Zionist Dream of Kibbutz Fades in 1990s Lifestyle
Reforms in The Jewish State
ISRAELI-OCCUPIED GOLAN HEIGHTS
Yaakov Gabriel turned heads and caused a few grumbles last year when he was the first one on his block to own a car.Skip to next paragraph
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That's because this neighborhood has never been a place to care about keeping up with the Joneses.
Kibbutz Afik, one of about 270 such communal agricultural settlements in Israel, was founded on the idea that each member gave according to his or her ability, took according to his or her need, and owned next to nothing.
At least, not individually. At such farming communities, first founded in 1910 by European Jews who blended popular communist ideas about group ownership with the Zionist goal of building a homeland in Palestine, virtually all assets were controlled and distributed by the kibbutz as a whole. Later, if a kibbutz was wealthy enough to buy a car or two, it was shared by all.
Mr. Gabriel joined this newer kibbutz, built on land that Israel captured from Syria in the Arab-Israeli conflict of 1967, because he wanted to carry on the progressive tradition of communal living and patriotic settlement.
But life at Afik has become a disappointment, and not primarily because of its uncertain political status - Gabriel says he is willing to leave this land someday in exchange for peace with Syria.
Rather, it is the decline of the kibbutz ideology and its revolutionary notions of undoing the inequalities of capitalism that has left him feeling disillusioned.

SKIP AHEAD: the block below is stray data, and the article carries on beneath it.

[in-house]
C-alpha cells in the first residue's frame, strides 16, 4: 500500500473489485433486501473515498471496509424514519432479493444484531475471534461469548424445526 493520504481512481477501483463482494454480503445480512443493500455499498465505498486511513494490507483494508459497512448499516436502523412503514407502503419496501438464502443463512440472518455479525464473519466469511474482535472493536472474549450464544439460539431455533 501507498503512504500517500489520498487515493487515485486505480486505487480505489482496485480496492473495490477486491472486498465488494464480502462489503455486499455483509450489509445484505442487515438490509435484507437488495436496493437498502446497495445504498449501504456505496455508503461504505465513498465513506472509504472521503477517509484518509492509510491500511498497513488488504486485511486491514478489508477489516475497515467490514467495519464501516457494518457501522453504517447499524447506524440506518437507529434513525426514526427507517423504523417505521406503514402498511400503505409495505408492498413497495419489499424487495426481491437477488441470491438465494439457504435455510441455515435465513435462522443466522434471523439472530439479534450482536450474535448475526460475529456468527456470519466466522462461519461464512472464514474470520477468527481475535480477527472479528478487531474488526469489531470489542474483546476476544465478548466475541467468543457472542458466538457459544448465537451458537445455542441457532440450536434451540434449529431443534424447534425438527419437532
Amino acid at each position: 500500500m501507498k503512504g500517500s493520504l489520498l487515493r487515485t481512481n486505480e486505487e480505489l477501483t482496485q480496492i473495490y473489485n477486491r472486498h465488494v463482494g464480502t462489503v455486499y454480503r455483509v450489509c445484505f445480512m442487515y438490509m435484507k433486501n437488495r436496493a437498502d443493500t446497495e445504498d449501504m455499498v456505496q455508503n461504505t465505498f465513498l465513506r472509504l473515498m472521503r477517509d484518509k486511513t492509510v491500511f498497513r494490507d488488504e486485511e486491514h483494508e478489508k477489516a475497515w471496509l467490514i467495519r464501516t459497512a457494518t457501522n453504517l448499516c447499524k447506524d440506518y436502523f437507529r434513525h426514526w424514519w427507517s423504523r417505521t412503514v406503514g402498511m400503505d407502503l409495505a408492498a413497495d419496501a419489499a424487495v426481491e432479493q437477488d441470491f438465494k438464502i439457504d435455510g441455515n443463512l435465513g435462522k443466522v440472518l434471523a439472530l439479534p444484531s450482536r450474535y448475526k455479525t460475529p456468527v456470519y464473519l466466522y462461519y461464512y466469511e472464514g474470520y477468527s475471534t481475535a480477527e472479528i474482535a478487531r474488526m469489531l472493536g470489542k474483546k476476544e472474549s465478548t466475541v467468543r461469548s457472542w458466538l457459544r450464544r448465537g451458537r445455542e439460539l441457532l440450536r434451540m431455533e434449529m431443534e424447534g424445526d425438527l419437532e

"I can't say I'm happy with the changes on [the] kibbutz," he sighs. "It's not what I came here for. I came as a pioneer."
To save themselves from debt and bankruptcy, many kibbutzim have turned to market forces. Running everything from tourist hotels to high-tech companies - in addition to the customary agricultural concerns - several have handed control of their industries to professional managers.
Ten kibbutz industries have gone public with share offerings on the Israeli stock exchange, and another 20 to 30 are considering it, according to the Tel Aviv-based Kibbutz Industries Association.
In the workplace, kibbutz enterprises are no longer staffed only by members, nor are all members required to work on the kibbutz. Though that was a decision made to attract new residents and allow more freedom of occupation, critics say it is turning kibbutzim into little more than bedroom communities.
On many kibbutzim, seasonal workers from abroad are brought in to pick produce while members are off working in more intellectually fulfilling jobs.
But it is perhaps on the social level that life at the kibbutz has changed most radically.
To overcome gender stereotypes, all cooking was once done at a central dining hall and children were raised collectively in a separate children's home, freeing women to join the work force. But a shift to a more traditional family lifestyle began when kibbutzim started letting members install kitchens, detracting from the emphasis on communal dining.
And recently, the last kibbutz that still had children's homes closed them down and started letting all children sleep at home.